They were all waiting for Bennigsen, who on the pretext of inspecting the position was finishing his savory dinner. They waited for him from four till six o'clock and did not begin their deliberations all that time talked in low tones of other matters.

Only when Bennigsen had entered the hut did Kutuzov leave his corner and draw toward the table, but not near enough for the candles that had been placed there to light up his face.

Bennigsen opened the council with the question: "Are we to abandon Russia's ancient and sacred capital without a struggle, or are we to defend it?" A prolonged and general silence followed. There was a frown on every face and only Kutuzov's angry grunts and occasional cough broke the silence. All eyes were gazing at him. Malasha too looked at "Granddad." She was nearest to him and saw how his face puckered; he seemed about to cry, but this did not last long.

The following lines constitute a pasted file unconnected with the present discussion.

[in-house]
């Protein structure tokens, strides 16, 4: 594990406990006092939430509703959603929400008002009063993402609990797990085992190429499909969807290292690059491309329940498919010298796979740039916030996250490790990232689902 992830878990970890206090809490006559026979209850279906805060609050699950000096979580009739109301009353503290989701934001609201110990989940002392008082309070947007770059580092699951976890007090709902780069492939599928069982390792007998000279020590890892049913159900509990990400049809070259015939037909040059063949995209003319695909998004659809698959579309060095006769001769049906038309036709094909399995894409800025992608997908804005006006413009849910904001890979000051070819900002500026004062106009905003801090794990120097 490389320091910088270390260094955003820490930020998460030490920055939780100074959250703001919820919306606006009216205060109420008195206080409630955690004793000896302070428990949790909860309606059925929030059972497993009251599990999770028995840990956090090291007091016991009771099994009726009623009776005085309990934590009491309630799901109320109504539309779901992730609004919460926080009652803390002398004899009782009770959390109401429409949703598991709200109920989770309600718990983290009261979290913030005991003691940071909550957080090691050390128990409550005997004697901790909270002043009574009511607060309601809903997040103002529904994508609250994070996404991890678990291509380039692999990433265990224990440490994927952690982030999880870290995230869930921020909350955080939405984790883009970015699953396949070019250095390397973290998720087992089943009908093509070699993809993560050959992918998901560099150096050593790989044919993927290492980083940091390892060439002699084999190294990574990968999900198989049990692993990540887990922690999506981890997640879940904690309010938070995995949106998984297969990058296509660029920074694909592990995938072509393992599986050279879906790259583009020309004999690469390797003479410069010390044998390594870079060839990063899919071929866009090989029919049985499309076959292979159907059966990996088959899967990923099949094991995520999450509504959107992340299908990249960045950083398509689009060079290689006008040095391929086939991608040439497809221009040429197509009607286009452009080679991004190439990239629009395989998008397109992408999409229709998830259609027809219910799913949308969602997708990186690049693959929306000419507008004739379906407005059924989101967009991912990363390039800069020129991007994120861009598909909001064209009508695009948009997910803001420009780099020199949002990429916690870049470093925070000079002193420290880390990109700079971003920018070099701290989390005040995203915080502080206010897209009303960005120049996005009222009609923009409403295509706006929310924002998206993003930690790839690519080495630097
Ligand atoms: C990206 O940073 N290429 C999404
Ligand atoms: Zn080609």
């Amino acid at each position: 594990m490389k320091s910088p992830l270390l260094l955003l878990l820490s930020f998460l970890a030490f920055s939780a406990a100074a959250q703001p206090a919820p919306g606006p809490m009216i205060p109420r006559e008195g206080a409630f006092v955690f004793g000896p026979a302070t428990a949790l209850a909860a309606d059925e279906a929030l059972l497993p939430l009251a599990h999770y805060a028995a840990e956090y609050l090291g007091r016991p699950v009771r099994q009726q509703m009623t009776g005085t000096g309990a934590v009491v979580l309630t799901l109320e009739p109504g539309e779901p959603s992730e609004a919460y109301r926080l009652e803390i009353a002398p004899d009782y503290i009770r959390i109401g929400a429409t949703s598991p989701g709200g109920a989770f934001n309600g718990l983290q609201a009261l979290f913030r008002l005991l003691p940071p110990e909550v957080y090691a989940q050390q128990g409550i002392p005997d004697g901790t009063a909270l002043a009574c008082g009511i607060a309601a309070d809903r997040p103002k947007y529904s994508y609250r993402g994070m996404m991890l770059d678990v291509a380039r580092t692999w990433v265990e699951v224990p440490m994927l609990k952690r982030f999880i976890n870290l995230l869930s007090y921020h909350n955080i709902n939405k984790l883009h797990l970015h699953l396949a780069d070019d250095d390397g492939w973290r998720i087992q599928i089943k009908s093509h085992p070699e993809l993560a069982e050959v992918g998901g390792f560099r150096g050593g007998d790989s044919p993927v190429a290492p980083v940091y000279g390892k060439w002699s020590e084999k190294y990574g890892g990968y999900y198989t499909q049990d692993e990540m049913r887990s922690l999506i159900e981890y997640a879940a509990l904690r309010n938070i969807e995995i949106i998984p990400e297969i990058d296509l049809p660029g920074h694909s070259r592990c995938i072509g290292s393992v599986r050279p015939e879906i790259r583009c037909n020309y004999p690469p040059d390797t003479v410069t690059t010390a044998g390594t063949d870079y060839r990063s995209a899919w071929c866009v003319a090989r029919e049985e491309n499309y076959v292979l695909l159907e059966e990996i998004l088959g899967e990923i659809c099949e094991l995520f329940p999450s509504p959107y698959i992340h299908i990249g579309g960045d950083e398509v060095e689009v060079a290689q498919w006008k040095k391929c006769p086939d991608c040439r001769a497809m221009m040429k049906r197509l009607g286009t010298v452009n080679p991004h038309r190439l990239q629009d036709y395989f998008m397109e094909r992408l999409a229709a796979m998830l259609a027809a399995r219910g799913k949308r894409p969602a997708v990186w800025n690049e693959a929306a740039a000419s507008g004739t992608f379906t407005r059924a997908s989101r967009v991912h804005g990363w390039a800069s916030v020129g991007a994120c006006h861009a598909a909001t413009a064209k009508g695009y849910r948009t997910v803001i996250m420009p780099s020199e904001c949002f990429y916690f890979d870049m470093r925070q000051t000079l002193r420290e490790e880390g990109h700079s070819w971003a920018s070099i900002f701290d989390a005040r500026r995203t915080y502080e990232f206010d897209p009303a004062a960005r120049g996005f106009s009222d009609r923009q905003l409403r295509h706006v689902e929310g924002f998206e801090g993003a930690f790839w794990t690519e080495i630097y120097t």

"Russia's ancient and sacred capital!" he suddenly said, repeating Bennigsen's words in an angry voice and thereby drawing attention to the false note in them. "Allow me to tell you, your excellency, that that question has no meaning for a Russian." (He lurched his heavy body forward.) "Such a question cannot be put; it is senseless! The question I have asked these gentlemen to meet to discuss is a military one. The question is that of saving Russia. Is it better to give up Moscow without a battle, or by accepting battle to risk losing the army as well as Moscow? That is the question on which I want your opinion," and he sank back in his chair.